We’re captioning for a deaf consumer to have access in the moment.

Regina DeMoville | Owner, Heart Captioning, Inc.

https://heartcaptioning.com/

A lot of people know court reporting as the lady sitting in the court with the little machine. A normal keyboard, the average is like 40, 50, 60 words per minute. On this, our average is 200 words per minute. In school, we start out in the beginning with theory and that’s where they teach you the keyboard. So, you notice that there’s no letters on the keys. The first thing that they teach you is which keys are what. They give you a little card stock picture of the keyboard that has the keys on it.

This is the left bank. This is the right bank. And then down here are the vowels. How it works is it’s phonetic, so the beginning sound of a word would be on the left side and then you have the vowel which would be like the middle part of the word. And then the right part would be the end. On here [regular keyboard], we would type cat, C-A-T. But there is no C on our keyboard. It’s K because it’s phonetic: it would be K-A-T. On here [regular keyboard], it would be three strokes. On here [steno machine], it would be one because we just do all three at once so it allows us to write that much faster — it’s called writing.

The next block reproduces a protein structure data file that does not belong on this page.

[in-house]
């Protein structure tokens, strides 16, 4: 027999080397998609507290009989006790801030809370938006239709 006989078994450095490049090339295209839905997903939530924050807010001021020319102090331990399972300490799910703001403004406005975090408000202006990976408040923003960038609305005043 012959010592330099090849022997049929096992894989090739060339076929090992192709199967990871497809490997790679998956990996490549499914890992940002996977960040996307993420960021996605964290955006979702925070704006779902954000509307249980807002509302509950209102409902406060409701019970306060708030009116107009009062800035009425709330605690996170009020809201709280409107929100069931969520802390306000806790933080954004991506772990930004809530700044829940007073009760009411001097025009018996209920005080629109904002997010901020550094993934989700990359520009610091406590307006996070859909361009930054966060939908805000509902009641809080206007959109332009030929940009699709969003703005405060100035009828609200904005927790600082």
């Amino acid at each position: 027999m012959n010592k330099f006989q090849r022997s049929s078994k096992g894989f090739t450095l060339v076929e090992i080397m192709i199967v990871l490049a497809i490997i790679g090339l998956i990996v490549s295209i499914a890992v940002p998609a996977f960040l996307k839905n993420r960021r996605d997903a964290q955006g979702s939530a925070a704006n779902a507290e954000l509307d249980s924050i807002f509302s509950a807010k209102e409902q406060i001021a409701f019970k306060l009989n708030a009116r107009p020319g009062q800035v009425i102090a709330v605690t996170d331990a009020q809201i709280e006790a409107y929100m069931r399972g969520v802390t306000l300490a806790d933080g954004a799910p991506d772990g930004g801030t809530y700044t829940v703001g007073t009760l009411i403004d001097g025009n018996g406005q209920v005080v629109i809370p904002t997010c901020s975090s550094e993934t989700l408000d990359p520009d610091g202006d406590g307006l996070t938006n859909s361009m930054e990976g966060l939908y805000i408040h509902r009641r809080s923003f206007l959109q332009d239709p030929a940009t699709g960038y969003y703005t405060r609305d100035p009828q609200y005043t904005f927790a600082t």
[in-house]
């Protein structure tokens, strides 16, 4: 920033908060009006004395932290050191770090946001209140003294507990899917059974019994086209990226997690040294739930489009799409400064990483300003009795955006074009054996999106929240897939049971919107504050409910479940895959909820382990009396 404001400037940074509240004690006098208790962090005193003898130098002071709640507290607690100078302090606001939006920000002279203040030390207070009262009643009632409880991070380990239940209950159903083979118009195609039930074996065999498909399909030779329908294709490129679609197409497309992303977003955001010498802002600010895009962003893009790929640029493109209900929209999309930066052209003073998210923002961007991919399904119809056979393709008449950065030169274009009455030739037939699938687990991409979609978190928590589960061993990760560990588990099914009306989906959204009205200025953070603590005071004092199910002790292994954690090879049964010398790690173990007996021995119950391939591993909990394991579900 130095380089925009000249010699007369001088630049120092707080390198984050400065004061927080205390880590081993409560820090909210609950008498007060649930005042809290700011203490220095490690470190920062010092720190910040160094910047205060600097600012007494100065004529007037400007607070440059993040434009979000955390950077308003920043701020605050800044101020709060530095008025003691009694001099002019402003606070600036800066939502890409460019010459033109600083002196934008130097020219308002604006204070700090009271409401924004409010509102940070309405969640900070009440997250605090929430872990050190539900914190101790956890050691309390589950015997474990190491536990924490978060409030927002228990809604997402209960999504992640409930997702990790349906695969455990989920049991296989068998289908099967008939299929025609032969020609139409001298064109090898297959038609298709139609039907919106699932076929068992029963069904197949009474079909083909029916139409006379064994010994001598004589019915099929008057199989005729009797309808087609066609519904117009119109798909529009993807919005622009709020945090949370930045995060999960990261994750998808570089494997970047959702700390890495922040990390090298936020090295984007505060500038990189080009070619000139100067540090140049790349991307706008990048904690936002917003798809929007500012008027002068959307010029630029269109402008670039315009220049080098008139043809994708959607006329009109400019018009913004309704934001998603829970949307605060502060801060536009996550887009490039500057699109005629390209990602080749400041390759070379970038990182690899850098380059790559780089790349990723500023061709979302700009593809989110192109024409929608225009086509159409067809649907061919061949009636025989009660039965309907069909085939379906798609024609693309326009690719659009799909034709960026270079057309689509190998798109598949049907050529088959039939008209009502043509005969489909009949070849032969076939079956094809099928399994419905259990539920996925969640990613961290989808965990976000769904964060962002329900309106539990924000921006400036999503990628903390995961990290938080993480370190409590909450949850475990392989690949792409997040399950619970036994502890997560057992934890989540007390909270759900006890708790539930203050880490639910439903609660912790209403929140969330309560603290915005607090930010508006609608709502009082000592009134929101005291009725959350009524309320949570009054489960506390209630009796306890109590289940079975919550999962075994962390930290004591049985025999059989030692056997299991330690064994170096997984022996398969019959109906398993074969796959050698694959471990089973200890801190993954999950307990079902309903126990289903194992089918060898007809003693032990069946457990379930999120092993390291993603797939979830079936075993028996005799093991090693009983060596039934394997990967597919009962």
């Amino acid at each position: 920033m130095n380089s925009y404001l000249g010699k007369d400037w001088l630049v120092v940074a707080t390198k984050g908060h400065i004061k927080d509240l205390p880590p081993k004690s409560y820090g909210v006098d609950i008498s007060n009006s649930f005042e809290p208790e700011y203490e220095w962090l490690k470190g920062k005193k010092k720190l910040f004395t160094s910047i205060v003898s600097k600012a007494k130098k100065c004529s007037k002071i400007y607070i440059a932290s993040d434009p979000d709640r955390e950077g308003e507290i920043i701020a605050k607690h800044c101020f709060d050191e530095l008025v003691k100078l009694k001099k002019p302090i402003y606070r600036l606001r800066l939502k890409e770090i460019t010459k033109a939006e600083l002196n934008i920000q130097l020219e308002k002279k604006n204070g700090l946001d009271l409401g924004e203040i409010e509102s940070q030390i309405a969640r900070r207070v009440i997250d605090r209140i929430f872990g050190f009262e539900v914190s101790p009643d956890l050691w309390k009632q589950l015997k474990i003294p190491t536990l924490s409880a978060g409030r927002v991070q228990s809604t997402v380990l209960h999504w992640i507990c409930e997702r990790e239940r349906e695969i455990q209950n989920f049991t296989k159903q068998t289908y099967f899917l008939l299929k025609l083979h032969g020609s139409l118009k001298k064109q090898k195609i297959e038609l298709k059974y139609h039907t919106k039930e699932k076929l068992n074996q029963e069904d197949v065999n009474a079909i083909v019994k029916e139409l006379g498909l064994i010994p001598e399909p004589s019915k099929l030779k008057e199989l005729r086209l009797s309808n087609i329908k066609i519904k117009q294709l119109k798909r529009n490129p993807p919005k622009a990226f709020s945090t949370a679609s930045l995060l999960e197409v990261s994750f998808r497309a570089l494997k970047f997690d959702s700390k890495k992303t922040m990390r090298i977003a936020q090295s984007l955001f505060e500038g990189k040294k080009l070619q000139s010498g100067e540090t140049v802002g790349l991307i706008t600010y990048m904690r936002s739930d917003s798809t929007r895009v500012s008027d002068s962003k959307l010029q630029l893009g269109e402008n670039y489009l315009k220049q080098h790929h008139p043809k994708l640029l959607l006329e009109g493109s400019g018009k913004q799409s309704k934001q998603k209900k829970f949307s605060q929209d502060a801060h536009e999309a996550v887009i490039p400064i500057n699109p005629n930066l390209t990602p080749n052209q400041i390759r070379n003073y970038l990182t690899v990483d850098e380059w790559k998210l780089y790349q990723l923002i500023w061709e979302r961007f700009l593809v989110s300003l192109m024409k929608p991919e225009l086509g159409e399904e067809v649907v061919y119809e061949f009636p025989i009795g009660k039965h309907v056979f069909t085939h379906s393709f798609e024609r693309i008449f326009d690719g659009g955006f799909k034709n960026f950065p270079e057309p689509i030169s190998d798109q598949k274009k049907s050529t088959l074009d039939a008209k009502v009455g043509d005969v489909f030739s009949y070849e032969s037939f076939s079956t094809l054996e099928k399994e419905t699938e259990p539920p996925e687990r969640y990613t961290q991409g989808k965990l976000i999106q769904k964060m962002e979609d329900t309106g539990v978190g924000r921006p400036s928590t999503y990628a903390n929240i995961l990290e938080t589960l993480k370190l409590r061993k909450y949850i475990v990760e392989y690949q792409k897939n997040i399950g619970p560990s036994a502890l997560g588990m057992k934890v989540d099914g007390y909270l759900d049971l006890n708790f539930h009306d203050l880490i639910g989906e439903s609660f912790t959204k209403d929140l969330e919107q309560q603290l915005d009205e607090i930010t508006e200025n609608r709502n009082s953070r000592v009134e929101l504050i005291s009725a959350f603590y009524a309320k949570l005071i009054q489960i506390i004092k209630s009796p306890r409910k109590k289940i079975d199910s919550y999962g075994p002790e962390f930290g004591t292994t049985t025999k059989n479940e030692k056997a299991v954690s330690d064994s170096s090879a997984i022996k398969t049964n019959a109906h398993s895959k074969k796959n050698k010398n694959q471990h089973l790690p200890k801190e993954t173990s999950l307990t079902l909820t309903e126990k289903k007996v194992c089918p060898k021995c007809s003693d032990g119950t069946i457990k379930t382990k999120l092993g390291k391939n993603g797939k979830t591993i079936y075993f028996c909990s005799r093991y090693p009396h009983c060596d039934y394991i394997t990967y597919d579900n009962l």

You are basically learning a new language; we call it stenography. The older machines were big and chunky. I actually learned on one of those. They have a paper tray in the back and it has steno paper and you feed the paper in and when you are writing on your machine, it comes out on the paper. In school, they want you to read the notes from the paper so you are learning the steno. When I plug in to the computer, it comes out in English — they want you to learn the steno so when you are writing and let’s say something doesn’t translate, you can pull up your steno notes and then read from there.